The end result is, and will be, a broad set of tools that can outperform humans in a variety of jobs. The overall impact of which has also been discussed in the books The Second Machine Age: Work, Progress, and Prosperity in a Time of Brilliant Technologies, and the somewhat older The Lights in the Tunnel: Automaton, Accelerating Technology and the Economy of the Future.
Timing of impact
The paper breaks down the impact into four periods: Less than 2 years, 2-5 years, 5-10 years and more than 10 years. Be aware the farther out the period the higher the risk that the timeline will be disrupted by an unanticipated event like a major breakthrough, unplanned government action, or unanticipated obstacle.
Less than 2 years: Smart cities mature and contribute to the growing digital economy. Cloud-based AI and robotics develop. Deployment of deep learning accelerates.
2 - 5 years: Smart city opportunity crests $1.5 trillion. Mobile robotics revolutionize a variety of industries, the need arises for self-programed (learning) factories and automation increases dramatically. Neural networks allow systems to emulate human employees broadly.
5 - 10 years: Massive industry consolidation around intelligent services. Cities become data hubs. Intelligent machines can fully converse with humans. Human levels of performance achieved across a broad variety of systems. Systems fully adapt to the unique needs of the humans that interact with them.
10 years+: Quantum processors enter market moving systems well beyond human capabilities. Personal intelligent robots become mainstream particularly for elder care. Autonomous cars become dominant, causing a 90 percent reduction in accidents, collapse of related insurance revenues and approximate $1 billion savings in related costs nationally (I believe this number is understated significantly).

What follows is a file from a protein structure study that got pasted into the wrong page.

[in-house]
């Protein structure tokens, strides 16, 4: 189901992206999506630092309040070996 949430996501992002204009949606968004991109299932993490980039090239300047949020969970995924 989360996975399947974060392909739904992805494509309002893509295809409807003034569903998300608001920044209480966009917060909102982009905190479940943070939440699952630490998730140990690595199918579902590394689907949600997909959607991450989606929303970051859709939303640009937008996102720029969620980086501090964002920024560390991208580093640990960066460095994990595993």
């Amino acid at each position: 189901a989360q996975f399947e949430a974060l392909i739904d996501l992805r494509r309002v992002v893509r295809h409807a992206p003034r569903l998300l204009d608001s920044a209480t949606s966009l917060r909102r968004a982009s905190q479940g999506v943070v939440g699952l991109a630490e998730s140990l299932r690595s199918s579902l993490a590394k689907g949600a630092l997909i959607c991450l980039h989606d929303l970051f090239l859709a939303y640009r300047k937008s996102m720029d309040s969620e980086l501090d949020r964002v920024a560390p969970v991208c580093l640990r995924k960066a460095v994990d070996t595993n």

Preparing for the impact of automation
The paper recommends that organizations prioritize their preparedness by looking at each employee and assess the impact of automation on the related job. I’d also suggest ranking the jobs by exposure and letting the employee know once a plan to retrain them has been developed, so this retraining is timely.
Develop broad training and education programs to make sure the firm has the people it needs by the time it is ready to implement Sentient Tools broadly. Assess the changes against current business plans organizations and explore business models, changes in support structure, and organizations in line with these advancements. Update the strategic IT plan to assure IT is ready and anticipate necessary partnerships and ecosystem development opportunities connected to the change.
The paper and, particularly the GAO report, goes into far more detail calling out specific leading vendors and changes in broad skill categories that will occur. But overall we are talking about a massive change across the developed world which will likely leave, within a 10-year planning horizon, a huge number of people unemployed and a substantial number of companies non-viable unless a lot of planning and preparation is started.
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